1. “Work-Style Reform Implementation Plan (Draft)” Adopted
At the 10th meeting of the “Work-Style Reform Implementation Committee”, held on March 28, 2017, a “Work-Style Reform Implementation Plan (Draft)” was adopted.
The main points included are:
(1) Equal pay for equal work
(2) A maximum limit on overtime hours (with penalties)
(3) Improving the environment for flexible working styles
(4) Improving the environment for, and promoting, acceptance of women, elderly, and foreign workers
(5) A road map for realization of the plan
The plan is to present the relevant bills and pass them at the Special Session of the Diet in the Autumn of 2017, then have them take effect one item at a time (mainly in 2019).
The complete text of the (draft) plan can be found, in Japanese, at the following link: http://www.kantei.go.jp/jp/singi/hatarakikata/dai10/siryou1.pdf
2. Details From The Major Economic Statistics Of February (2017)
(1) The unemployment rate for February (after seasonal adjustment), as announced by the Interior Ministry, was 2.8% – a decrease of 0.2% from the previous month, and the second month in a row of improvement. The active opening rate, which shows the ratio of job openings to job applicants, was 1.43 – the same as the previous month, which was its highest point since July of 1991 at the end of the “bubble” period.
(2) The number of irregular workers was 20,050,000, accounting for 37.1% of all workers. Compared to 22 years ago, when the unemployment rate was in the 2% range, the number of regular employees has decreased by 4 million, while that of irregular workers has increased by 10 million. Improvements in irregular employment, such as regularization and pay rises, have yet to be seen.
(3) The national consumer price index (perishable foodstuffs excepted) was 99.6% – a rise of 0.2% over the same month of the previous year, and positive for the second month in a row. However, the steep rise in energy prices was conspicuous: by item, the price of kerosene went up by 29.8%, while that of gasoline went up by 15.8%.
(4) There was also a noticeable decline in consumption due to rising prices. According to the Interior Ministry, consumer expenditure per household in February decreased by 3.8% in real terms (not including changes in prices) compared to the same month of the previous year. Gasoline expenditures and automobile purchases decreased, so that “transportation and communications” went down by 7.4%. Although the Ministry concluded that the previous year’s being a leap year, with one more day in February, did have some influence, its basic assessment of consumption posited that “weak movements were seen”.
3. “Bill To Amend Parts Of The Local Government Act” – The Current State Of Deliberations And The Government’s Prospects For Implementation
The “Bill to Amend Parts of the Local Government Act, Etc.” , mentioned in Labor Update #4, was submitted to the Diet by the Government on March 10, 2017, However, as of April 7, 2017, it has still not entered deliberation, and an outlook for implementation has not been announced.
The Government is seeking to have the bill pass the Diet within this session (which lasts until June 18), and come into effect on April 1, 2022.
About the bill (in Japanese): http://www.soumu.go.jp/menu_hourei/k_houan.html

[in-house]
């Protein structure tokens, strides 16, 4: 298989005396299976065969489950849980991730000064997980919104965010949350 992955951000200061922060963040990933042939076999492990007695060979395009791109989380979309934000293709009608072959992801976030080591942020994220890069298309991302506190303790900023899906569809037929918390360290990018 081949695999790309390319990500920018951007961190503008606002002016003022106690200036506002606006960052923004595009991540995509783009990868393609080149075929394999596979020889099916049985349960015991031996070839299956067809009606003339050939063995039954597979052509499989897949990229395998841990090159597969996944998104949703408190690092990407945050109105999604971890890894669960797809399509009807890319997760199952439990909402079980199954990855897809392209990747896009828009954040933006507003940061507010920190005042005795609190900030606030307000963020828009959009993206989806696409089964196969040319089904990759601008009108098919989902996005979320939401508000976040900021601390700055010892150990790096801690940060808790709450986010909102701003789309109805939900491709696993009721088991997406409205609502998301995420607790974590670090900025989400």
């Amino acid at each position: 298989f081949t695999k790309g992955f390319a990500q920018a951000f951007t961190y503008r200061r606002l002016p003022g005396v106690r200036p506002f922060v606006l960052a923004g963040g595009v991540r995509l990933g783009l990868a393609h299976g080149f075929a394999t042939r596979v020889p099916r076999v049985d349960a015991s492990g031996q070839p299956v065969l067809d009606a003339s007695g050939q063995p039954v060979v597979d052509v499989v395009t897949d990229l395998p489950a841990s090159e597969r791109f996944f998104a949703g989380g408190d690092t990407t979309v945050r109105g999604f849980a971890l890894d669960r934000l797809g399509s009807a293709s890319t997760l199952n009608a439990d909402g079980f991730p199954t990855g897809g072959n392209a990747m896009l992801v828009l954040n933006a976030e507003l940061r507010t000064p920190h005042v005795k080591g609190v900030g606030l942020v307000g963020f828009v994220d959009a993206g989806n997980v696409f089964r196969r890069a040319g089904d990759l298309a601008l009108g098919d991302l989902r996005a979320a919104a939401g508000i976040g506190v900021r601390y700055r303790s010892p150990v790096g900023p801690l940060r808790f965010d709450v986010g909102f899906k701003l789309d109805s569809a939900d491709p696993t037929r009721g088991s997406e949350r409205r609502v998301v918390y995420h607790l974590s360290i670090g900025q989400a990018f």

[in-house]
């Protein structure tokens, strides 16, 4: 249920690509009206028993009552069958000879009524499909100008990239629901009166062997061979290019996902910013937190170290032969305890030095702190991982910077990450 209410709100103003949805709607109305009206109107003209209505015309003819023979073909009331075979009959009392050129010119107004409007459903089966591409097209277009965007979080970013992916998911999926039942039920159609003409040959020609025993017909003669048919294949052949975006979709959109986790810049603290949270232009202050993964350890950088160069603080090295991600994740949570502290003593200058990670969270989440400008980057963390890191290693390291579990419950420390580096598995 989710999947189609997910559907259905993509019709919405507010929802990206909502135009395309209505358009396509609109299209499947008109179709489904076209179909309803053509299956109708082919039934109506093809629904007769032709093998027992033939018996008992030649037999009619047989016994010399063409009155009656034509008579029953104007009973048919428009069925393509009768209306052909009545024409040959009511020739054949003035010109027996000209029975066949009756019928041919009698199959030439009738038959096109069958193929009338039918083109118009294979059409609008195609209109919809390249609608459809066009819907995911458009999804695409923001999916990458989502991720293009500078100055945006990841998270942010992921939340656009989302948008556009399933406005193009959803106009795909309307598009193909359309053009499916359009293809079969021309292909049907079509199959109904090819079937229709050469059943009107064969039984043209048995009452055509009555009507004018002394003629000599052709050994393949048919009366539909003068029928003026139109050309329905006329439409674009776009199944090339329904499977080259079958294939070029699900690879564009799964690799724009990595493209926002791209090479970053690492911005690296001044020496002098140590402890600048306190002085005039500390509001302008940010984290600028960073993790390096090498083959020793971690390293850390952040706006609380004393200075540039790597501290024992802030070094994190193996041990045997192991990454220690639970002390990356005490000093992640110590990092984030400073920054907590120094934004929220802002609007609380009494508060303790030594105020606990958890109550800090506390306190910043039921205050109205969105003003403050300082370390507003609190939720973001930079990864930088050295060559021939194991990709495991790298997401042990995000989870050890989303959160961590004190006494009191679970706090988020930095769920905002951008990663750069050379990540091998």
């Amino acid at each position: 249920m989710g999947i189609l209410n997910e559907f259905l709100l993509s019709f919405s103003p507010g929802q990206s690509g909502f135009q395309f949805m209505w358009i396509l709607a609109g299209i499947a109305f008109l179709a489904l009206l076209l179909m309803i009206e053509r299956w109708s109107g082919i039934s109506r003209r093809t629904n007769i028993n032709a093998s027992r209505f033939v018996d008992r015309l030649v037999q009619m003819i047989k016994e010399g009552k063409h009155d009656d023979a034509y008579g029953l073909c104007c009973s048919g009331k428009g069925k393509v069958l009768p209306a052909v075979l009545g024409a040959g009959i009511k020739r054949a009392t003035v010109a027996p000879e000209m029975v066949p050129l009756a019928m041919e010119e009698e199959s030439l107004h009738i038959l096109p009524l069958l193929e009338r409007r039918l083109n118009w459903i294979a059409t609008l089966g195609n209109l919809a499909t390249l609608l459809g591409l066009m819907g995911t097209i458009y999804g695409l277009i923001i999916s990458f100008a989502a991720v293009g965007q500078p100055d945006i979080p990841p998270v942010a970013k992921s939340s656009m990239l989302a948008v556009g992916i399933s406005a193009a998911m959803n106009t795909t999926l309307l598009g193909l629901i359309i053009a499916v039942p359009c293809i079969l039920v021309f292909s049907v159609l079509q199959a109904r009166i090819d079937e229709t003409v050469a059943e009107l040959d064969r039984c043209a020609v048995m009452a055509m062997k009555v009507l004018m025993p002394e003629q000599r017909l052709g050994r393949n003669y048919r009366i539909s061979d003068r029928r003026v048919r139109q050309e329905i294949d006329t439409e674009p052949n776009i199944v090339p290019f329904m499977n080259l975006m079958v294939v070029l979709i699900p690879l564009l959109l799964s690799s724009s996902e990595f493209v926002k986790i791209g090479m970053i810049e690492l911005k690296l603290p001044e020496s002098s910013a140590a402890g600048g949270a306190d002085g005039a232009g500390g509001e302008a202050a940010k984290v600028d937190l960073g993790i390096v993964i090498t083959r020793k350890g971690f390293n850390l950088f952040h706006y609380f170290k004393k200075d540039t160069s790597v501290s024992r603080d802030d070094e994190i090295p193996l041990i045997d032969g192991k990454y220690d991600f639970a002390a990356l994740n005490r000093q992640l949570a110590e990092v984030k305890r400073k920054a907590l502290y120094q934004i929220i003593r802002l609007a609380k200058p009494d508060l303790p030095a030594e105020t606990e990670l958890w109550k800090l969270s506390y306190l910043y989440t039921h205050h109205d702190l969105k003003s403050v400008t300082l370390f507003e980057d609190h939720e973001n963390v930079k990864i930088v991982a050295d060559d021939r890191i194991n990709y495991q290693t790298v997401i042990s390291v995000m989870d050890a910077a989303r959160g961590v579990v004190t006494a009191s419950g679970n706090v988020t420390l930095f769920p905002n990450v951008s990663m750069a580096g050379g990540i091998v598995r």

Once deliberations start, the current state of deliberations can be seen on the House of Representatives General Affairs Committee website below (in Japanese): http://www.shugiin.go.jp/internet/itdb_rchome.nsf/html/rchome/News/soumu193.htm
4. The Outsourcing Of Some Of The Duties Of Labor Standards Inspectors – Including Confirmation Of 3-6 Agreements* – To Licensed Social Insurance Consultants: Promotion Council For Regulatory Reform
A further report on the private outsourcing of some duties of Labor Standards Inspectors that was mentioned in Labor Update #4:
At a meeting of the Council’s task force, held on April 6, the opinions of this Council came into conflict with those of the Health, Welfare and Labor Ministry over the role of the Inspectors.
The Council made the argument that, in order to compensate for the shortage of Labor Standards Inspectors, some part of the duties of Inspectors who regularly supervise workplaces should be entrusted to licensed social insurance consultants.
They claimed that “Such tasks as confirming whether an agreement on overtime work (3-6 Agreement) has been concluded or not are possible for a social insurance consultant”.
The Ministry responded by arguing that “[e]ven if this task appears to be simply checking documents, there is a possibility of it becoming connected in the future to judicial punishment” and emphasized that “its effectiveness is different from that of a private, voluntary survey”.
The two sides failed to agree.
As of 2015, the number of Inspectors with the authority to make compulsory inspections was 3,241 in the whole country. This is only a little above a 60% sufficiency rate by International Labor Organization (ILO) standards.
In 2015, they were only able to conduct regular supervision at 3% of the roughly 4.28 million workplaces nationwide.
Both sides share an awareness that the supervisory system is not adequate.
Note: The “3-6 Agreement” is a common term for an overtime agreement between an employer and a labor representative which is required before an employer can make workers work overtime. The nickname comes from Article 36 of the Labor Standards Law, where the requirement for such agreements is found.)